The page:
our everyday life

Girl vs. Boy Child Development

by Carly Seifert

Is your child exactly like, "Sugar and spice and everything nice?"; or, is he more like, "Frogs and snails and puppy dog tails"? Upon further examination, there is a reason that these descriptions may seem to sum up the developmental differences between boys and girls quite accurately. Boys and girls present behaviors and development unique to their gender throughout every age and stage of childhood.

Birth to Age 2

Psychologist and family physician Leonard Sax discusses the differences of brain development in boys and girls on Education.com, saying that different regions of the brain develop in a different order and at a different speed in boys and girls. The website Zero to Three explains that the differences in infancy are subtle, but that girls are slightly more advanced in sensory and cognitive ways -- with memory, smell, vision and hearing developing more quickly and acutely. According to CNNHealth.com, infant boys prefer looking at groups of faces while infant girls prefer looking at just one face. Boys also express fear later than girls, who startle easily during their first year of life. The American Academy of Pediatrics gives boys a slight edge when it comes to height and weight -- with the average boy being one-half inch taller and weighing one pound more than the average girl by the end of the second year. Though infant and toddler boys are more wiggly and squirmy than their female counterparts, boys and girls tend to reach physical milestones -- such as crawling and walking -- at about the same age.

Age 3 to 5

By the age of 3, boys are able to outperform girls in visual and spatial awareness and may have an easier time putting together a jigsaw puzzle. In "Boys and Girls Learn Differently", author Michael Gurian explains that preschool-aged girls are stronger in verbal and communication skills. Boys enjoy taking up more space in a room or playground with large groups of their peers, and engage in activities involving action and running, whereas girls prefer to hang with a small group in a small space. Because boys enjoy being active, their gross-motor skills are often better developed than girls during the preschool years. Girls -- who are able to sit and focus for longer periods of time -- have stronger fine motor skills and are better able to manipulate small objects such as a pencil or scissors.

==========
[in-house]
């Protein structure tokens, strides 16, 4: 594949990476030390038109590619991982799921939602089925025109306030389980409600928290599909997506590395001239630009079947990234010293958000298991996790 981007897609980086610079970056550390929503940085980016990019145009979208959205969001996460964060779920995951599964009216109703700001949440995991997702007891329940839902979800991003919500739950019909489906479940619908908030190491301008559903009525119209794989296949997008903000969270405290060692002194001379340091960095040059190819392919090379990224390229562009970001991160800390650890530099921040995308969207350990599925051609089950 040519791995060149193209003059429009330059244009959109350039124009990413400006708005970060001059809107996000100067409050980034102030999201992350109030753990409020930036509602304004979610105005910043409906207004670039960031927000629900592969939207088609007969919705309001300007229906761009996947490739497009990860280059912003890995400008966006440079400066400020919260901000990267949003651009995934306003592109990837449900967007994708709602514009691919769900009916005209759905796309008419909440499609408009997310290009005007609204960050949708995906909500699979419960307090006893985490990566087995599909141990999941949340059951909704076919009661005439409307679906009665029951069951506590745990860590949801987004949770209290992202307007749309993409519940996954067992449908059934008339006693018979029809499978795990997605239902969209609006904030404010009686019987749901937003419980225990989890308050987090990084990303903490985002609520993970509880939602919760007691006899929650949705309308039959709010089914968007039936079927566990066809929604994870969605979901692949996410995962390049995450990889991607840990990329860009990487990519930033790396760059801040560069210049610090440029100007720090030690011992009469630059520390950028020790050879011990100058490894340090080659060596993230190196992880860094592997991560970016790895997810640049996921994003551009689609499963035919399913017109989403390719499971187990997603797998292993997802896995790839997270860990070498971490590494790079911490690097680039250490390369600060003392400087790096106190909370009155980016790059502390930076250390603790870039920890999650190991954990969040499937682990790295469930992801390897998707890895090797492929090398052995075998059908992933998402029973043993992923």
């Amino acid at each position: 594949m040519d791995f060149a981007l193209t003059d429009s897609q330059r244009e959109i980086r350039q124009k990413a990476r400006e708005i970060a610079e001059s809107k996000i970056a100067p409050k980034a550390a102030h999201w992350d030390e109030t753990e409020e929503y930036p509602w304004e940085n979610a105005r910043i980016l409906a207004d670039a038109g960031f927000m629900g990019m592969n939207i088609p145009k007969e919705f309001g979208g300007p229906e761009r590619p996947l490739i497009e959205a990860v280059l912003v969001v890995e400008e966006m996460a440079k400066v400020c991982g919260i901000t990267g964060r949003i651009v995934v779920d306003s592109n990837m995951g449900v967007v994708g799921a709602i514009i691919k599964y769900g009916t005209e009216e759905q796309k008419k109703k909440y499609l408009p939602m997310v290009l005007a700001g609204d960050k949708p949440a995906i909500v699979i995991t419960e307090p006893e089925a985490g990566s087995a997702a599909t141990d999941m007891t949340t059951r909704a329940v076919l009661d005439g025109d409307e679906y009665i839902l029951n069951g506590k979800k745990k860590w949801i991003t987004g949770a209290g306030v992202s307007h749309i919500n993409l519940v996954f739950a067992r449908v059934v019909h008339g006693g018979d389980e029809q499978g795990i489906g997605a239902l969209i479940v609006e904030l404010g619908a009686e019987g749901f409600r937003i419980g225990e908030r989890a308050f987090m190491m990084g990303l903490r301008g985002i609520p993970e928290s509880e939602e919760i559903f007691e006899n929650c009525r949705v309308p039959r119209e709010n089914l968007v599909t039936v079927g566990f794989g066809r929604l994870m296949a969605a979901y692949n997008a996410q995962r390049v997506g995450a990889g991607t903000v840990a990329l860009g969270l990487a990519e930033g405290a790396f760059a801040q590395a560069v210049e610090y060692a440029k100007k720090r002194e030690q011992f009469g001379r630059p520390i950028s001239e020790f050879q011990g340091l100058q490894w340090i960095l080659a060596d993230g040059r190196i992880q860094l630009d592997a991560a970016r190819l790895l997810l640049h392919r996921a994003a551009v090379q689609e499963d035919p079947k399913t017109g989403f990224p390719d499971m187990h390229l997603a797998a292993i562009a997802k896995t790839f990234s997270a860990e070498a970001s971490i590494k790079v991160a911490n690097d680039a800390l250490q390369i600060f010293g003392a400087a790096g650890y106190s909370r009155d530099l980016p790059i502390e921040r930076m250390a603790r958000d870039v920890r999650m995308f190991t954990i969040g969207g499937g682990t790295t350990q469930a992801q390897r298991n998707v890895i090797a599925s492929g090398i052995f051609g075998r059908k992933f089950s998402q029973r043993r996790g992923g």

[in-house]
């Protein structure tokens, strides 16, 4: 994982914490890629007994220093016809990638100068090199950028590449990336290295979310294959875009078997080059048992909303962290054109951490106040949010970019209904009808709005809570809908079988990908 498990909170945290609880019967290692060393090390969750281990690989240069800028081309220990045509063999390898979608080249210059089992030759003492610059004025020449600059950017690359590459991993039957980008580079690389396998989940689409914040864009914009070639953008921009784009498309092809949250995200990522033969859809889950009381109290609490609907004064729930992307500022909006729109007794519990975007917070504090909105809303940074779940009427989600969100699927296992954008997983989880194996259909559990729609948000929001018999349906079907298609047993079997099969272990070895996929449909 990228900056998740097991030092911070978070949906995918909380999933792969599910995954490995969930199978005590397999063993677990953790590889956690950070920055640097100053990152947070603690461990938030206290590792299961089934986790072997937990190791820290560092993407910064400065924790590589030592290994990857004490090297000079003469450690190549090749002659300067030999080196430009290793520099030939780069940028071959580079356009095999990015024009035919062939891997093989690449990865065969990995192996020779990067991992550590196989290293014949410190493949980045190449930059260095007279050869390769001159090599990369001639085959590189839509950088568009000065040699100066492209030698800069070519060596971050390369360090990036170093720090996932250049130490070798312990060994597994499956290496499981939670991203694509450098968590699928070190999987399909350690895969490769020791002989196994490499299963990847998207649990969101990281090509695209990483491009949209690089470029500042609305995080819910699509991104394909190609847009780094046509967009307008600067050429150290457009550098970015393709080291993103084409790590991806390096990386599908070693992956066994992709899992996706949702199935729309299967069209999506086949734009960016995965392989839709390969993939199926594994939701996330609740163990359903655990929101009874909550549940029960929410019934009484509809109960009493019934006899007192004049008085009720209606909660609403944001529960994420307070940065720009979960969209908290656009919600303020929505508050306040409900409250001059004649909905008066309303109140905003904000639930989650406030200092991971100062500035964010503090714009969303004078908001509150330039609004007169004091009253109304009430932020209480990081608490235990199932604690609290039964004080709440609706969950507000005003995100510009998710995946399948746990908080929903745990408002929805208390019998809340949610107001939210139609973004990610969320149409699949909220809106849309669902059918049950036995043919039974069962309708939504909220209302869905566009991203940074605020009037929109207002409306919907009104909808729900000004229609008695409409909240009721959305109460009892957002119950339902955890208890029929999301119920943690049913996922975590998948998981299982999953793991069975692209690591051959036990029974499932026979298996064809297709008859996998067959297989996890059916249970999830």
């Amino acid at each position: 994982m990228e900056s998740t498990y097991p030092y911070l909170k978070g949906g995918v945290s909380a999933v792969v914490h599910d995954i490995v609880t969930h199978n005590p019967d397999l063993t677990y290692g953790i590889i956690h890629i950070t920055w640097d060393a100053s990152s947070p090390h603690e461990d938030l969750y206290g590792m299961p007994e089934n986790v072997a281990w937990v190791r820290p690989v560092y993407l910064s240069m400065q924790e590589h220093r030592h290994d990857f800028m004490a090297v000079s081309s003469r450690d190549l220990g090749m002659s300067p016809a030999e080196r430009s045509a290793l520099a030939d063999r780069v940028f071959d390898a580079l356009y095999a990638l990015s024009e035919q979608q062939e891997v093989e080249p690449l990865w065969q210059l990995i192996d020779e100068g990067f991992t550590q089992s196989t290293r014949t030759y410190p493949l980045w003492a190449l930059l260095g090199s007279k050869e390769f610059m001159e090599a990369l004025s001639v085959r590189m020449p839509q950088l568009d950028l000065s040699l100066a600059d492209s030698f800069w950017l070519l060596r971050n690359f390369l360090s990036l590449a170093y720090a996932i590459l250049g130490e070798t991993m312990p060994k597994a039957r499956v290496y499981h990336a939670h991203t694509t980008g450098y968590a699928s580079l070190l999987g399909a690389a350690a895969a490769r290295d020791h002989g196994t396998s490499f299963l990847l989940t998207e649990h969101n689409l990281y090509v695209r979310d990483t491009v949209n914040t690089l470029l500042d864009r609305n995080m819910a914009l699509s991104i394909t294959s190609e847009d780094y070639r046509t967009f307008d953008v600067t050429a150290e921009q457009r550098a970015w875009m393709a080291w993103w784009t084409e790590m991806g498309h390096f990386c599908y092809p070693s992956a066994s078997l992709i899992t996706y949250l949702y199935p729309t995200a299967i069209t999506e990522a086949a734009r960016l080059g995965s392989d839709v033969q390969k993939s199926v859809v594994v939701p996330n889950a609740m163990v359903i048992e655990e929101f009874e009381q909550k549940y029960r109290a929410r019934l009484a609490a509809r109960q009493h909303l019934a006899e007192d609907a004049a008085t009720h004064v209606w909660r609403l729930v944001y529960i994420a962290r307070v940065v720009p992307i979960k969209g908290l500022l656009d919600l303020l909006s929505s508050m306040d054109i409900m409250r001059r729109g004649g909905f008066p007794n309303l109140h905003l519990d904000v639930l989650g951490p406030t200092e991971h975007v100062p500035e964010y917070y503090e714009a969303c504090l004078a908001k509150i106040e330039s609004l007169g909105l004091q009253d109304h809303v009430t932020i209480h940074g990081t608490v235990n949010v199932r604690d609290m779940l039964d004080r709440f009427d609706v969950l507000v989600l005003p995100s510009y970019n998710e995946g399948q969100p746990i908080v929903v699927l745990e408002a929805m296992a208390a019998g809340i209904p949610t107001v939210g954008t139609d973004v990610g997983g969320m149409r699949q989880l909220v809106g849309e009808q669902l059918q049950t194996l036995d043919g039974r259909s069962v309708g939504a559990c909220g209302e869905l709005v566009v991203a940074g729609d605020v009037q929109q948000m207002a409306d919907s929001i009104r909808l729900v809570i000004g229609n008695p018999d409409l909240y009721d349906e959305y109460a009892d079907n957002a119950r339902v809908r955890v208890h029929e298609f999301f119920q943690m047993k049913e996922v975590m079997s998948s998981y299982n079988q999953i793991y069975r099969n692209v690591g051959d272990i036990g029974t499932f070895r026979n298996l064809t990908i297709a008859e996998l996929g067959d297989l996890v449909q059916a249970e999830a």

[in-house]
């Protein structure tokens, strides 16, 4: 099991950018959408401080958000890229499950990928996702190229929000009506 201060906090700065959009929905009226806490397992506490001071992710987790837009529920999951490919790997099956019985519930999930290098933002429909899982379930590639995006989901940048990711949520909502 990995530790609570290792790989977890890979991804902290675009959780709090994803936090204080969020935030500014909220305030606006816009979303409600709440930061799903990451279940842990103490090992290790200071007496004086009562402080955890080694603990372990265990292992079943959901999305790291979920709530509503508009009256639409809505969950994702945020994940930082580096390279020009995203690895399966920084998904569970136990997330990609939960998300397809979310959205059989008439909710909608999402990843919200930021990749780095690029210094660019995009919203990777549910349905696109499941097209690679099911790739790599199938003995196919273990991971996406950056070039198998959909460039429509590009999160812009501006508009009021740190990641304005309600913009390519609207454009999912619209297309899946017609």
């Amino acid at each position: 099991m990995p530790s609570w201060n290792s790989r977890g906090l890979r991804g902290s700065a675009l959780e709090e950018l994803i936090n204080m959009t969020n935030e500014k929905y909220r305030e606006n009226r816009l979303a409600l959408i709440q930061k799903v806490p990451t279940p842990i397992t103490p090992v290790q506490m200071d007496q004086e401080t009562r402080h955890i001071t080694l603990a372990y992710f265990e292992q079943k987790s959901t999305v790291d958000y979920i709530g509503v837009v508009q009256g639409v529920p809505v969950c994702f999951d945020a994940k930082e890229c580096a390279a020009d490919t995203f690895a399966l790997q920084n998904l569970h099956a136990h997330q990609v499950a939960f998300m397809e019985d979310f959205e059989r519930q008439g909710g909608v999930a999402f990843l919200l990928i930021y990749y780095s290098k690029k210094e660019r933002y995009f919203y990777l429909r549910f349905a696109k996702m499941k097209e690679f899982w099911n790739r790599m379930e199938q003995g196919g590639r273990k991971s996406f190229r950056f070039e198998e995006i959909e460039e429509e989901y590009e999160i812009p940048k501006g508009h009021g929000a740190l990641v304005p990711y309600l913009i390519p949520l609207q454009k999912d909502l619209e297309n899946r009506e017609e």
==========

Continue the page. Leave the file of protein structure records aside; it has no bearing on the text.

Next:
Age 5 to 12

The American Academy of Pediatrics states that -- generally speaking -- girls tend to have the academic advantage over boys during the school years. Boys have difficulty focusing on one task for very long, but continue to outperform girls with visual tasks -- perhaps one of the reasons that boys enjoy video games -- a gap which continues to widen through the years. The AAP also states that boys need more opportunities to physically express themselves than do girls, which is why many boys enjoy roughhousing and outdoor play. Girls in their middle years prefer to socialize with other girls who have similar personalities, and much of their identity and sense of self-worth comes from those friendships. Boys often pick friends who have similar interests, and often enjoy having a large group of friends while their female counterparts prefer one or two "best" friends.

Age 12 to 18

In an excerpt from "Educational Psychology Developing Learning Partners", J.E. Omrod compares boys and girls during their teen years. After puberty -- typically around age 16 or 17 -- boys have a physical advantage over girls in height and muscular strength, due to increased levels of the male sex hormone testosterone. Academically, girls tend to have larger vocabularies and to be more articulate at expressing their thoughts, but boys continue to do better with visual-spatial skills, giving them the upper hand in mathematics. Teenage boys often have a more positive view of themselves, likely because they overestimate their abilities whereas teenage girls have a tendency to underestimate their abilities. Boys remain physically aggressive, while girls often engage in relational aggression -- gossiping about their peers or spreading rumors. Boys enjoy competition, and -- as they grow -- prefer to keep even close friends at a distance in an effort to appear tough and powerful. Girls prefer cooperation, and having close friends with whom they can share their intimate thoughts and feelings.

About the Author

Carly Seifert has been a piano instructor since 2001. She has also covered adoption and introducing children to the arts for "Montana Parent Magazine." Seifert graduated from University of California, Irvine with a Bachelor of Arts in drama.

Photo Credits

  • Thinkstock/Comstock/Getty Images